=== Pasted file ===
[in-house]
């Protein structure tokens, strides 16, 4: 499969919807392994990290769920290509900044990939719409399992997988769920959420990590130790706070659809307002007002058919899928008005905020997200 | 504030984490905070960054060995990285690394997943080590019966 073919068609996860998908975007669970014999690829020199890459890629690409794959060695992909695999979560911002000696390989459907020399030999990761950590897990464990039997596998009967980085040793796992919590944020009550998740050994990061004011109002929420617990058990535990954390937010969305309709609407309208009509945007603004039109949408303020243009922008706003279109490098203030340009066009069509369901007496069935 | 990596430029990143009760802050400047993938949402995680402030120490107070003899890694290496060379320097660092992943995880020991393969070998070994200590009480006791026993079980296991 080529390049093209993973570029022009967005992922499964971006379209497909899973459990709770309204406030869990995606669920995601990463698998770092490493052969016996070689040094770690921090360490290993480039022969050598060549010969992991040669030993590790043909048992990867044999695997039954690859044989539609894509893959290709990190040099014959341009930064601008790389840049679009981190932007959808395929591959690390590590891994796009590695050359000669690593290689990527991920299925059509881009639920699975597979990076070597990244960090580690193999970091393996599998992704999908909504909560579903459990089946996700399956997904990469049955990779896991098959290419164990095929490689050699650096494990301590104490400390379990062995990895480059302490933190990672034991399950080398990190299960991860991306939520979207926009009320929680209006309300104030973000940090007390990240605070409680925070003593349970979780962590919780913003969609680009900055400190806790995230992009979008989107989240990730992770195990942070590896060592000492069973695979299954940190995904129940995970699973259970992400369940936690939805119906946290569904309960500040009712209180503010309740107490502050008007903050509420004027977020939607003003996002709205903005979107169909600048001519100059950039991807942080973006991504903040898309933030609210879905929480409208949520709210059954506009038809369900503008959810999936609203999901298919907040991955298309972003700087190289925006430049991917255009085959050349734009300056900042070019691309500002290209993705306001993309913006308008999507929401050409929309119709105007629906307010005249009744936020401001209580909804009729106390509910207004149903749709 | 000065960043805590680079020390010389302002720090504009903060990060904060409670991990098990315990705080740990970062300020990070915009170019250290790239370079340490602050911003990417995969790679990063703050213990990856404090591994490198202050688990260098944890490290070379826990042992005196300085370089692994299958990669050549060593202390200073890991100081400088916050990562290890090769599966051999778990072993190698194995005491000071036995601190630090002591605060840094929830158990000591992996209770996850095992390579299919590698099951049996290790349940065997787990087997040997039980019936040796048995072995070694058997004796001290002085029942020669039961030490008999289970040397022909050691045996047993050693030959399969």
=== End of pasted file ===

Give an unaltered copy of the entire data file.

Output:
[in-house]
């Protein structure tokens, strides 16, 4: 499969919807392994990290769920290509900044990939719409399992997988769920959420990590130790706070659809307002007002058919899928008005905020997200 | 504030984490905070960054060995990285690394997943080590019966 073919068609996860998908975007669970014999690829020199890459890629690409794959060695992909695999979560911002000696390989459907020399030999990761950590897990464990039997596998009967980085040793796992919590944020009550998740050994990061004011109002929420617990058990535990954390937010969305309709609407309208009509945007603004039109949408303020243009922008706003279109490098203030340009066009069509369901007496069935 | 990596430029990143009760802050400047993938949402995680402030120490107070003899890694290496060379320097660092992943995880020991393969070998070994200590009480006791026993079980296991 080529390049093209993973570029022009967005992922499964971006379209497909899973459990709770309204406030869990995606669920995601990463698998770092490493052969016996070689040094770690921090360490290993480039022969050598060549010969992991040669030993590790043909048992990867044999695997039954690859044989539609894509893959290709990190040099014959341009930064601008790389840049679009981190932007959808395929591959690390590590891994796009590695050359000669690593290689990527991920299925059509881009639920699975597979990076070597990244960090580690193999970091393996599998992704999908909504909560579903459990089946996700399956997904990469049955990779896991098959290419164990095929490689050699650096494990301590104490400390379990062995990895480059302490933190990672034991399950080398990190299960991860991306939520979207926009009320929680209006309300104030973000940090007390990240605070409680925070003593349970979780962590919780913003969609680009900055400190806790995230992009979008989107989240990730992770195990942070590896060592000492069973695979299954940190995904129940995970699973259970992400369940936690939805119906946290569904309960500040009712209180503010309740107490502050008007903050509420004027977020939607003003996002709205903005979107169909600048001519100059950039991807942080973006991504903040898309933030609210879905929480409208949520709210059954506009038809369900503008959810999936609203999901298919907040991955298309972003700087190289925006430049991917255009085959050349734009300056900042070019691309500002290209993705306001993309913006308008999507929401050409929309119709105007629906307010005249009744936020401001209580909804009729106390509910207004149903749709 | 000065960043805590680079020390010389302002720090504009903060990060904060409670991990098990315990705080740990970062300020990070915009170019250290790239370079340490602050911003990417995969790679990063703050213990990856404090591994490198202050688990260098944890490290070379826990042992005196300085370089692994299958990669050549060593202390200073890991100081400088916050990562290890090769599966051999778990072993190698194995005491000071036995601190630090002591605060840094929830158990000591992996209770996850095992390579299919590698099951049996290790349940065997787990087997040997039980019936040796048995072995070694058997004796001290002085029942020669039961030490008999289970040397022909050691045996047993050693030959399969």